When a choir sings Amazing Grace, are you stirred? Does a powerful sermon bring you to tears? And if not, is that a warning that you are spiritually comatose?
An untested politician named Obama suddenly found that he was rather good at giving speeches. After his “One America” barnburner at the ‘04 Democratic Convention, he admitted cheerfully to peers: “I can play at this level. I got some game.” But he soon found that crowds expected grand slams every time he took the podium. Political “groupies” began to follow the young phenom from site to site, expecting nonstop goosebumps. He finally confessed: “These people honestly expect to cry with every speech, and that’s just not possible.”
Many Christians come to expect that it’s the Holy Spirit’s job to give them a spiritual high every weekend. They look on enviously as other worshipers sway in ecstasy, eyes closed, hands raised, tears streaming down their cheeks, and wonder why they feel nothing.
In a powerful book entitled Knowing God, J. I. Packer addresses this emotion deficit: “Naturally, such Christians feel they are missing something vital, and they ask anxiously how they may close the gap between the New Testament picture of life in the Spirit and their own felt barrenness in daily experience. Then, perhaps in desperation, they set themselves to seek a single transforming psychic event whereby what they feel to be their personal ‘unspirituality barrier’ may be broken once and for all.” Either the choir or the praise music or the sermon had better dampen their hanky . . . or they change churches! “They move on restlessly to something new.” Packer adds this poignant diagnosis: “Many are caught in these toils today.” It’s an endless search for a Jesus Disneyland with bigger roller coasters and more excitement.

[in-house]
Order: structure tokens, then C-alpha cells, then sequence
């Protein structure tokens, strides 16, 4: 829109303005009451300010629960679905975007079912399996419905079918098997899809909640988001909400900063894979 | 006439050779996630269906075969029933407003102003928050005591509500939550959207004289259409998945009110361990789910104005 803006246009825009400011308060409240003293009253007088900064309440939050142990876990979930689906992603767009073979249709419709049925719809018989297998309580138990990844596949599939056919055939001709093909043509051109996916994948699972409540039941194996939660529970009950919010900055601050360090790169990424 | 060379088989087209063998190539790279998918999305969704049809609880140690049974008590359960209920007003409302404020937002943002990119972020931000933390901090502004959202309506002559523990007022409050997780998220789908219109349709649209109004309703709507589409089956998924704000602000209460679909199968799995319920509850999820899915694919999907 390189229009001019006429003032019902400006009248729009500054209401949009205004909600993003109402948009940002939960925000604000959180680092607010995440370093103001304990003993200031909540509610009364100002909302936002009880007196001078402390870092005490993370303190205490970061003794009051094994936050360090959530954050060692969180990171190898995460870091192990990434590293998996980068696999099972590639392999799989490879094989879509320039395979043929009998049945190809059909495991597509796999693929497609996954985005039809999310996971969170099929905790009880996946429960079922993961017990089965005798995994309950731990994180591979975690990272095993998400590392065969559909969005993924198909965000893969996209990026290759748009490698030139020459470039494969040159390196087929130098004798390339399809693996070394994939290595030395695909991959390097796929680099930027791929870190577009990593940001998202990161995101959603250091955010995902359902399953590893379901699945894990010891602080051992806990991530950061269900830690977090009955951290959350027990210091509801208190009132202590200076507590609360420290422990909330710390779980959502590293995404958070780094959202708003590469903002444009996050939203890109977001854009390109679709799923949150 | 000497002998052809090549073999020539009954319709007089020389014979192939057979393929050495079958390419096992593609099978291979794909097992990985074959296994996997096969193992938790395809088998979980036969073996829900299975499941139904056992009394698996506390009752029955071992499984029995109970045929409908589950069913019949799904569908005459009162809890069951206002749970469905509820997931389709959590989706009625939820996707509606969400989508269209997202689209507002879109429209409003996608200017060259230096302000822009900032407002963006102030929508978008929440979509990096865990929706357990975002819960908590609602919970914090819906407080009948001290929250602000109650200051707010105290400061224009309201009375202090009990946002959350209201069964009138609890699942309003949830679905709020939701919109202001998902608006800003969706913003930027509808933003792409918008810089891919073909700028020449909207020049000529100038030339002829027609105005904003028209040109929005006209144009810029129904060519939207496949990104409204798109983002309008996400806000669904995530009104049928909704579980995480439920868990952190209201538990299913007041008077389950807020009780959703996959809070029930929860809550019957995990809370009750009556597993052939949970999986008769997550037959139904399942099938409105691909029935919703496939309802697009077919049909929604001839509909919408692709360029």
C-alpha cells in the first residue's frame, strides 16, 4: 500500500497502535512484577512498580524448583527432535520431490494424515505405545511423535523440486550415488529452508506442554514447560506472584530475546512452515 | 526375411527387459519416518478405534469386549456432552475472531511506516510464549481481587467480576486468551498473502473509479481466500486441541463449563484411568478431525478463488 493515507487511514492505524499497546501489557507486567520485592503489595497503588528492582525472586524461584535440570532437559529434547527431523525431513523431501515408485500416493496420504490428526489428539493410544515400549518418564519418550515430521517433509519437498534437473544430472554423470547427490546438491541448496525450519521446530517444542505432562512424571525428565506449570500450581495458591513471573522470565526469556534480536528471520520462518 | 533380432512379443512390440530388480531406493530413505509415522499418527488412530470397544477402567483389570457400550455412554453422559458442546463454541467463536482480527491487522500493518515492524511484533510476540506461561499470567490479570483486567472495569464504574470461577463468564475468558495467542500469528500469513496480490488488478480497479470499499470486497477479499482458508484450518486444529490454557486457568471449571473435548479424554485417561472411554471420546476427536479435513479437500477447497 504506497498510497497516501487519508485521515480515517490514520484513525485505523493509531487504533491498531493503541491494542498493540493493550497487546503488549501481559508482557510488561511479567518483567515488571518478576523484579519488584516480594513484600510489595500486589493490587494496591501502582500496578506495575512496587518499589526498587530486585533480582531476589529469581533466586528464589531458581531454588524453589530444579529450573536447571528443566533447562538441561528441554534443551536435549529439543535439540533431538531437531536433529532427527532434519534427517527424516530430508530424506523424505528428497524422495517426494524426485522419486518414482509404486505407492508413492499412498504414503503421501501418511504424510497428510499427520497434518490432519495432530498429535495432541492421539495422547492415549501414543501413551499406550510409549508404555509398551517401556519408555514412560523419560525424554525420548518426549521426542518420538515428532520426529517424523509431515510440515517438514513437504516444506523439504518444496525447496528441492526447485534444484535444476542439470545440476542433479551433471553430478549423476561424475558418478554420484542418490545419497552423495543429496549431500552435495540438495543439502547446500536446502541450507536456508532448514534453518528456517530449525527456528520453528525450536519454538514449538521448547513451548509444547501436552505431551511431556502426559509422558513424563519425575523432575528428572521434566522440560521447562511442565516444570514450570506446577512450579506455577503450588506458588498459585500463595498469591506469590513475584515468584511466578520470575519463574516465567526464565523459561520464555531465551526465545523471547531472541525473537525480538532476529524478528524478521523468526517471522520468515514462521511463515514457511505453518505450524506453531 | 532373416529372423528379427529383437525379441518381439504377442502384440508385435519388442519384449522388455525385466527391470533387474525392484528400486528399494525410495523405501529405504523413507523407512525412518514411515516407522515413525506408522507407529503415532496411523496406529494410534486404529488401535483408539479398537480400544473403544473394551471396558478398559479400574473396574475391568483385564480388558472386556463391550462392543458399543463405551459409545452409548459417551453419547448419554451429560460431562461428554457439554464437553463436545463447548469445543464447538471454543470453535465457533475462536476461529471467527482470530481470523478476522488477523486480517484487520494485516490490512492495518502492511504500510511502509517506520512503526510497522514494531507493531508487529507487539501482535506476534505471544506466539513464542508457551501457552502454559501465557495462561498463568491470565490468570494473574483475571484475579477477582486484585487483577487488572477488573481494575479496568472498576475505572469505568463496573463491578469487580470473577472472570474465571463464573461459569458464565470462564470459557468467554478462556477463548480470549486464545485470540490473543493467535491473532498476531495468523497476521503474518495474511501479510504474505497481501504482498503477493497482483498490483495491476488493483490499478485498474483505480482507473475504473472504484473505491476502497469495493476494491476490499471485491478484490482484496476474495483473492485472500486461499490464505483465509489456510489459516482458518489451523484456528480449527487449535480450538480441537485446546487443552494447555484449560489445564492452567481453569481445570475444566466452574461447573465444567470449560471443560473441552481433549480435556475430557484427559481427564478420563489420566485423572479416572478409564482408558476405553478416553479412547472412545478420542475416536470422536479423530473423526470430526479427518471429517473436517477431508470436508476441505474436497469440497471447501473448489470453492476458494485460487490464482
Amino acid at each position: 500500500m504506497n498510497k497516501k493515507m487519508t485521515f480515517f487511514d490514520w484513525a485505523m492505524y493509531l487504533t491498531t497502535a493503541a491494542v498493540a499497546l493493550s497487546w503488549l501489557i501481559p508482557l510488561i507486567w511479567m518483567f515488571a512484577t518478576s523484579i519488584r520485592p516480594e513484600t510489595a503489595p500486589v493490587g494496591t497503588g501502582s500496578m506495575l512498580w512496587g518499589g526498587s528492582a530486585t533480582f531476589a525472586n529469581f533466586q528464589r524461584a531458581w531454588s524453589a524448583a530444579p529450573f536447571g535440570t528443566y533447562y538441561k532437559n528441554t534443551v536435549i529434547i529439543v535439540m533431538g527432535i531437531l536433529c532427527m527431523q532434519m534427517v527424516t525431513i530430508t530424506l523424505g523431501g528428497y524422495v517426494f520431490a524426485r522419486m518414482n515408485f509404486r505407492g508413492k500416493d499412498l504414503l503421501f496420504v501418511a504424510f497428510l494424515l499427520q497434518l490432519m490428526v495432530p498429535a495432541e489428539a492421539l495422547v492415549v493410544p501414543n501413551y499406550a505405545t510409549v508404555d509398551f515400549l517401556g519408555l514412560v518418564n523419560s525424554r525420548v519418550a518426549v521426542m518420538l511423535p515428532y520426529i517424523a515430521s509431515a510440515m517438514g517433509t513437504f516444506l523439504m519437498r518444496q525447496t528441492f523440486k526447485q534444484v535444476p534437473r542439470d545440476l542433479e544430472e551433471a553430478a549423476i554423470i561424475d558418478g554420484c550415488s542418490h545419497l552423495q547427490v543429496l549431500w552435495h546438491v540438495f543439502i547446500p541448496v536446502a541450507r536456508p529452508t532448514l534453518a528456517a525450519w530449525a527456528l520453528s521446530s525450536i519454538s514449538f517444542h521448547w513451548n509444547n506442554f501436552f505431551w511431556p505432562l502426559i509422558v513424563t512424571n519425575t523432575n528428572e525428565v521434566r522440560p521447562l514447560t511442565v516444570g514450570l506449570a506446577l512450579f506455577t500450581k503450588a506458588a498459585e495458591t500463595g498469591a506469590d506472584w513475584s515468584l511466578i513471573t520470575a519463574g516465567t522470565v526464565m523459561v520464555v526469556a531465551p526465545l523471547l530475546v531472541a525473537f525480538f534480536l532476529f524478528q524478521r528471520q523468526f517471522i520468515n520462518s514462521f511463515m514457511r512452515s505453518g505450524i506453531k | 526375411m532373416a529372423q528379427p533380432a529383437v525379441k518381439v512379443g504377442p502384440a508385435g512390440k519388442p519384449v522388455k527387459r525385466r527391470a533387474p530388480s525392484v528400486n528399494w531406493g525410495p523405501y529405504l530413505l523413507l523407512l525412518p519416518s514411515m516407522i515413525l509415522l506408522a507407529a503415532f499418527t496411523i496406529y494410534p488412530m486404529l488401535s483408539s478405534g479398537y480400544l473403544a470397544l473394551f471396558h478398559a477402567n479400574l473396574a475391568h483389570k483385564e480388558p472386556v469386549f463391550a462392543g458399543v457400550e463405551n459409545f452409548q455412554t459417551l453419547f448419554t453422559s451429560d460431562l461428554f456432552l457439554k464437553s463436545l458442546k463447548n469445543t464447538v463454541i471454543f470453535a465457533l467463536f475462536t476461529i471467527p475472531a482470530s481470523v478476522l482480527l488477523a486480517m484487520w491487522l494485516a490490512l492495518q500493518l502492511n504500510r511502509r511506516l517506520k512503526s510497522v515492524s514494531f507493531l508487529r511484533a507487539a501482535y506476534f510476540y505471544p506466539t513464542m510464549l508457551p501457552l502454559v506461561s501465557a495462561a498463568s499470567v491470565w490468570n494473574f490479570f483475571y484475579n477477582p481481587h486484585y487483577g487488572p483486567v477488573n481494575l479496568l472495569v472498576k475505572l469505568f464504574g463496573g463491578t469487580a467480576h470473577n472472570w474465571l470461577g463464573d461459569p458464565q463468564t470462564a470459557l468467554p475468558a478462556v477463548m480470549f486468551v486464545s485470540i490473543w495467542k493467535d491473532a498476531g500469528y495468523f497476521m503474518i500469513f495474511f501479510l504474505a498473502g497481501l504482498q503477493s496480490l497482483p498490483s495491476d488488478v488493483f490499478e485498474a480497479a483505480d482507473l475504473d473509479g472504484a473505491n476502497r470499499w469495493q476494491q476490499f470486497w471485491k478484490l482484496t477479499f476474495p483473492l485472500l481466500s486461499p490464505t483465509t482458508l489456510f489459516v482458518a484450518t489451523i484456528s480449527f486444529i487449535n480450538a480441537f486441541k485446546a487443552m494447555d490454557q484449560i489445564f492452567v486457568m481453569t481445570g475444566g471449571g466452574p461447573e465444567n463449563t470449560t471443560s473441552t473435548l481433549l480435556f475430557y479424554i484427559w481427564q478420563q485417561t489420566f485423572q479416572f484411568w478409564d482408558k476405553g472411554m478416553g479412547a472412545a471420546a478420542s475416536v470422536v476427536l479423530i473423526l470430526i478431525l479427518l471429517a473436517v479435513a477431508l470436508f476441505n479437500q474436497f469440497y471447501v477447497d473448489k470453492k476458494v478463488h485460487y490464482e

Two facts to consider: first, only 30% of all believers are personally wired for these kinds of emotions! It’s simply not in some Christians’ makeup to get teary-eyed or to approach an out-of-body kind of joy when worshiping. And to expect God to give us something artificial just because our neighbor has that experience isn’t realistic or wise.
The second reality is more important. Packer again: “This quest for an inward explosion rather than an inward communion shows deep misunderstanding of the Spirit’s ministry.” The Holy Spirit’s paramount role in the life of the believer today isn’t to bring excitement or a political frenzy; it’s simply to lead us into a safe and abiding trust relationship with our heavenly Father. He’s like a kind social worker who helps a foster child learn to trust their new Dad.
Romans 8:15 says: “Ye have received the Spirit of adoption, whereby we cry, Abba, Father.” Galatians 4:6 adds: “God hath sent forth the Spirit of his Son into your hearts, prompting you to cry, ‘Abba, Father.’”
If a sermon next weekend moves you to tears – or, better yet, to repentance – praise God for the gift of emotional catharsis. But more important than emotional sparklers in our life is a quiet settling into a love relationship with the God who has chosen to adopt us.
It’s not the Holy Spirit’s job to take us to Disneyland; it’s simply to take us home.